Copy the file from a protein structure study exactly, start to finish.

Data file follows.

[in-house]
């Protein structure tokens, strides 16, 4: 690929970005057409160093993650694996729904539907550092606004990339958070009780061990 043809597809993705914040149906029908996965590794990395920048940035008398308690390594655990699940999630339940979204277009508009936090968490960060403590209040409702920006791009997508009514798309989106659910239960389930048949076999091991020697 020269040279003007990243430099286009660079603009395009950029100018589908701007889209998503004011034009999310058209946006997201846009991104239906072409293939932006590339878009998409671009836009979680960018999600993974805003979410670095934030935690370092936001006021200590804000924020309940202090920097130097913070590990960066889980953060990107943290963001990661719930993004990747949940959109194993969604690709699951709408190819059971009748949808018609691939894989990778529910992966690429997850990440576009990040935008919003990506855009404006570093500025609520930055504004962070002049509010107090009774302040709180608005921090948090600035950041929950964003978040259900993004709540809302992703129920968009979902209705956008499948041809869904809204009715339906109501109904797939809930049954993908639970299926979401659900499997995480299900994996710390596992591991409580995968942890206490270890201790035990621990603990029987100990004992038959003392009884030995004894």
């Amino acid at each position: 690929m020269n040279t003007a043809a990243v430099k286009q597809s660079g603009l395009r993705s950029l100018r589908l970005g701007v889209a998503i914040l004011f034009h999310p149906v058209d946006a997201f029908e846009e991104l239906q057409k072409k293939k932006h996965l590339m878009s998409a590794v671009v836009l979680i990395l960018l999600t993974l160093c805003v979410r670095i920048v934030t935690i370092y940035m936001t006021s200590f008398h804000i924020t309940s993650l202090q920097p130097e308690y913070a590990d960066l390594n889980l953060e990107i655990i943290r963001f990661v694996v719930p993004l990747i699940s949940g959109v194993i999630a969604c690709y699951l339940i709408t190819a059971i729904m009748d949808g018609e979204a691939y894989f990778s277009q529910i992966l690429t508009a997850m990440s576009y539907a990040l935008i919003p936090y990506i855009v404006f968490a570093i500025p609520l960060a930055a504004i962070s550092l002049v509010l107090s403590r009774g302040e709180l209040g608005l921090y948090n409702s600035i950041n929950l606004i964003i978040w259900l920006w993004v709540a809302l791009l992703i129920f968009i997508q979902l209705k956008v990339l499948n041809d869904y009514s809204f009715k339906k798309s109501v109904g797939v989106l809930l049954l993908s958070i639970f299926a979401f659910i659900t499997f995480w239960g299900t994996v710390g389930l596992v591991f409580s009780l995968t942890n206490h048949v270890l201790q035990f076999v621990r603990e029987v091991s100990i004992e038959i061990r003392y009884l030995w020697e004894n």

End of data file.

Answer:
[in-house]
């Protein structure tokens, strides 16, 4: 690929970005057409160093993650694996729904539907550092606004990339958070009780061990 043809597809993705914040149906029908996965590794990395920048940035008398308690390594655990699940999630339940979204277009508009936090968490960060403590209040409702920006791009997508009514798309989106659910239960389930048949076999091991020697 020269040279003007990243430099286009660079603009395009950029100018589908701007889209998503004011034009999310058209946006997201846009991104239906072409293939932006590339878009998409671009836009979680960018999600993974805003979410670095934030935690370092936001006021200590804000924020309940202090920097130097913070590990960066889980953060990107943290963001990661719930993004990747949940959109194993969604690709699951709408190819059971009748949808018609691939894989990778529910992966690429997850990440576009990040935008919003990506855009404006570093500025609520930055504004962070002049509010107090009774302040709180608005921090948090600035950041929950964003978040259900993004709540809302992703129920968009979902209705956008499948041809869904809204009715339906109501109904797939809930049954993908639970299926979401659900499997995480299900994996710390596992591991409580995968942890206490270890201790035990621990603990029987100990004992038959003392009884030995004894």
């Amino acid at each position: 690929m020269n040279t003007a043809a990243v430099k286009q597809s660079g603009l395009r993705s950029l100018r589908l970005g701007v889209a998503i914040l004011f034009h999310p149906v058209d946006a997201f029908e846009e991104l239906q057409k072409k293939k932006h996965l590339m878009s998409a590794v671009v836009l979680i990395l960018l999600t993974l160093c805003v979410r670095i920048v934030t935690i370092y940035m936001t006021s200590f008398h804000i924020t309940s993650l202090q920097p130097e308690y913070a590990d960066l390594n889980l953060e990107i655990i943290r963001f990661v694996v719930p993004l990747i699940s949940g959109v194993i999630a969604c690709y699951l339940i709408t190819a059971i729904m009748d949808g018609e979204a691939y894989f990778s277009q529910i992966l690429t508009a997850m990440s576009y539907a990040l935008i919003p936090y990506i855009v404006f968490a570093i500025p609520l960060a930055a504004i962070s550092l002049v509010l107090s403590r009774g302040e709180l209040g608005l921090y948090n409702s600035i950041n929950l606004i964003i978040w259900l920006w993004v709540a809302l791009l992703i129920f968009i997508q979902l209705k956008v990339l499948n041809d869904y009514s809204f009715k339906k798309s109501v109904g797939v989106l809930l049954l993908s958070i639970f299926a979401f659910i659900t499997f995480w239960g299900t994996v710390g389930l596992v591991f409580s009780l995968t942890n206490h048949v270890l201790q035990f076999v621990r603990e029987v091991s100990i004992e038959i061990r003392y009884l030995w020697e004894n």